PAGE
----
Clean up doggie doos or risk fines, owners warned
It's that whiffy subject that people get steamed up about - dog poo. And it's official, it's getting worse in Timaru.
Runner Hayley Davidson has had enough of stepping in, over and around, the doggie deposits when she is out running, and Gleniti resident John Turnell arrived at the Herald office recently with a graphic (photographic) record of what a pooch had deposited on the footpath.
District council environmental services manager Rick Catchpowle confirmed the situation had got worse, with increased incidents of dogs fouling pavements and walkways indiscriminately, adding the council had recently installed new signs at parks and reserves addressing the issue.
Mr Catchpowle said the Scenic Reserve was one of the worst areas for fouling.
He installed a bag dispenser near the BMX track about six months ago, but it was vandalised that same day and the bags strewn around the area.
While most dog owners cleaned up after their pets, Mr Catchpowle said one of the major problems was when the animals were running loose and fouled some distance away from the owner.
While he had no doubt the owner knew exactly what their pet had done, they did not bother to walk the distance required to clean up.
Miss Davidson has seen just that situation.
"I yelled at him [a dog owner]. It was obvious his dog had crouched down, but he said he hadn't seen it."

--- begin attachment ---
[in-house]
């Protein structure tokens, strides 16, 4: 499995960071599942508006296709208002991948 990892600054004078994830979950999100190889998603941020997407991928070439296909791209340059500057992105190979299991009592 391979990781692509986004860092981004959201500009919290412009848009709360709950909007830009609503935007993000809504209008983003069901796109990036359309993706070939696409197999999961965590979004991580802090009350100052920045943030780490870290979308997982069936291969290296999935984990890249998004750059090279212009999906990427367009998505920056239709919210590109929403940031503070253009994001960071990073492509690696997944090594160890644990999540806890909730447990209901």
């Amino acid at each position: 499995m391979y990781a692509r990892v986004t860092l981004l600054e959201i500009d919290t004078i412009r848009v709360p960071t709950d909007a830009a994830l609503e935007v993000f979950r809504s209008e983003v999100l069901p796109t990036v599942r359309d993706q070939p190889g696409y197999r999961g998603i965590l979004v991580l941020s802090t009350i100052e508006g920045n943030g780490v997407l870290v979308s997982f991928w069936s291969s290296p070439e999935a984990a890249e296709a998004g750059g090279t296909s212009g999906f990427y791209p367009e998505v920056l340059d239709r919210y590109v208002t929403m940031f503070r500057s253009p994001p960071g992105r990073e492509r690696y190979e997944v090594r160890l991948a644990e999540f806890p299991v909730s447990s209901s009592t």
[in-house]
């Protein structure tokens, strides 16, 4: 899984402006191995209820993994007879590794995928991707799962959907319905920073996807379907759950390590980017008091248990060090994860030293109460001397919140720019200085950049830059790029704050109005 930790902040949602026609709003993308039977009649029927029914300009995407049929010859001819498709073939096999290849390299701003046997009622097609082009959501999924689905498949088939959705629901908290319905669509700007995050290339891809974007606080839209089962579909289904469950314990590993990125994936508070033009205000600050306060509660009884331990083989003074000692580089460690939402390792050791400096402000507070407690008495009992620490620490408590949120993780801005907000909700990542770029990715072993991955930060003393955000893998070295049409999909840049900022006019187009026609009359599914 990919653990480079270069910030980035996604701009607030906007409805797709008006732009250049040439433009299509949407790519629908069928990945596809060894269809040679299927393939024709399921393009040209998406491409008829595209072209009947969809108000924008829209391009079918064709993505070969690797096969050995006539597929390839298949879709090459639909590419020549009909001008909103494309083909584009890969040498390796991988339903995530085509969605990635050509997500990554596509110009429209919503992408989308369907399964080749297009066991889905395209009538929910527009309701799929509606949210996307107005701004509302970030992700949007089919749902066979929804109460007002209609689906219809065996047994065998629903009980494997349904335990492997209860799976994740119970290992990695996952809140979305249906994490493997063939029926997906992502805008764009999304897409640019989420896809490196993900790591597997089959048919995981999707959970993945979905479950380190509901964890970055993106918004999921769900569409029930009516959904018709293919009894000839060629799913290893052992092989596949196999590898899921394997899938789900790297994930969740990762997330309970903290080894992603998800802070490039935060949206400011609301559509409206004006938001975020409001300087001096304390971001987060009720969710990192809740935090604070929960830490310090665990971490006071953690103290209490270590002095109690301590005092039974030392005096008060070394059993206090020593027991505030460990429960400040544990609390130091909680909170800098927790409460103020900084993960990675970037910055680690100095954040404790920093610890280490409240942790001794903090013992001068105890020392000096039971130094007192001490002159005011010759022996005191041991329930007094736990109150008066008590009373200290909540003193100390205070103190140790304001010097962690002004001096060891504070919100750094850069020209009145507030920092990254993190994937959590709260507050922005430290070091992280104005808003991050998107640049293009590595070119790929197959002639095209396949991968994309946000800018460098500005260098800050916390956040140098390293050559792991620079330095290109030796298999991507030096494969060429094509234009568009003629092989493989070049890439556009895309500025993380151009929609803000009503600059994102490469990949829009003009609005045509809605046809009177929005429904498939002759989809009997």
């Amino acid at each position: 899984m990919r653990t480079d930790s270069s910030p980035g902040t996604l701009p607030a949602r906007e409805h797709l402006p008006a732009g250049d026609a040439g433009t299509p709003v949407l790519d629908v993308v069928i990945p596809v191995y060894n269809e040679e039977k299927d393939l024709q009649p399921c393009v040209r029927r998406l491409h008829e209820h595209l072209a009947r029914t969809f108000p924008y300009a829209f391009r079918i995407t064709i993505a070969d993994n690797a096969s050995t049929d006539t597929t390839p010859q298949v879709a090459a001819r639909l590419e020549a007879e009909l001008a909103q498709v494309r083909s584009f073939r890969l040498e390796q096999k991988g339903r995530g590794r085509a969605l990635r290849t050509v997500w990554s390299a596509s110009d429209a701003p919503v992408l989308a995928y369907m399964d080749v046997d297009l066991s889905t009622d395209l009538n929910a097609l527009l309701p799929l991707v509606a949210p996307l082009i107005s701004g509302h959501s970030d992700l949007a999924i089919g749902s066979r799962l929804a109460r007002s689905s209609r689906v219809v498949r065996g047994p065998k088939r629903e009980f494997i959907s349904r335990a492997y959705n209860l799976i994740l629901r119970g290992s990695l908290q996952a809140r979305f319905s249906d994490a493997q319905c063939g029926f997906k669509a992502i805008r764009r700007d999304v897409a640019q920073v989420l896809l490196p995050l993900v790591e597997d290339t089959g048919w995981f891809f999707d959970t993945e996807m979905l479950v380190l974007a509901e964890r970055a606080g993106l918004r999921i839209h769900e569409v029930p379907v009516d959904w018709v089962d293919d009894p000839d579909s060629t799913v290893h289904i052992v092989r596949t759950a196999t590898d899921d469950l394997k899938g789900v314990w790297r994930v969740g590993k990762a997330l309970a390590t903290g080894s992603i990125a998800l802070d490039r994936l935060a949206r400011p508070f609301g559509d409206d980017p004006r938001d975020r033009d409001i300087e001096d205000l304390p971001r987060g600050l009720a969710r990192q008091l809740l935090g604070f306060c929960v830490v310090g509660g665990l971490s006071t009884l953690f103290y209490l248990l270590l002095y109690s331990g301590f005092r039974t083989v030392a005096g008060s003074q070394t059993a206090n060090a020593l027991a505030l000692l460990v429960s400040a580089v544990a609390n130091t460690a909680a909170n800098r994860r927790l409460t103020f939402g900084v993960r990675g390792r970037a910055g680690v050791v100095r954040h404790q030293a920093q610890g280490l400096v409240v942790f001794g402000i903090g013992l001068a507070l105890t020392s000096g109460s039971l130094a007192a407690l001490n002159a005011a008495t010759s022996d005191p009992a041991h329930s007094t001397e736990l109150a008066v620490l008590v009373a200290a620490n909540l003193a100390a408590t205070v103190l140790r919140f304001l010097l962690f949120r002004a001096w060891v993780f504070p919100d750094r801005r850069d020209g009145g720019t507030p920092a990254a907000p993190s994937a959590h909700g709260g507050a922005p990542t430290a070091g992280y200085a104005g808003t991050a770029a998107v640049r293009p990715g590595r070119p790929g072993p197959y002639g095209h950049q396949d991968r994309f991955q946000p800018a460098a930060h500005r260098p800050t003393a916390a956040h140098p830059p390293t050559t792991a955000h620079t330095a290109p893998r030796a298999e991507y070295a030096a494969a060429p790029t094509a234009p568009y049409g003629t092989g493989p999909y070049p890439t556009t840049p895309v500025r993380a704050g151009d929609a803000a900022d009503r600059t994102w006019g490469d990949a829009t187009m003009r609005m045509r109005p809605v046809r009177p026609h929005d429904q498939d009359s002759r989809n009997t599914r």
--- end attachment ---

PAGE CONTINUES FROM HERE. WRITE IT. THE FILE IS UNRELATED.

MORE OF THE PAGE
Because she is training for the national road race event in January, Miss Davidson is running six days a week and seeing far too many doggie deposits.
"When you are running you are not looking down," she said of the chances of her accidently standing in them.
"I was out running [on Tuesday] and saw a bag of poo. Why could they not put it in a bin?"
"Some people think it is OK if it is on the grass. It's not."
The council's draft dog control policy says dog owners have a responsibility to immediately remove dog faeces from public or private land.
The council treats the issue so seriously that it is one of only two offences, the other being where there is injury or distress to a person or animal, where an offender is not first given a written warning.
The reason for that was it was very much a health issue, Mr Catchpowle said.
In the past four months three dog owners have received $300 fines for not cleaning up after their animal.
In two of those cases the animal control officer had observed the incident, and in the third, the infringement notice was issued after a member of the public made a complaint and the owner was able to be identified.
- The Timaru Herald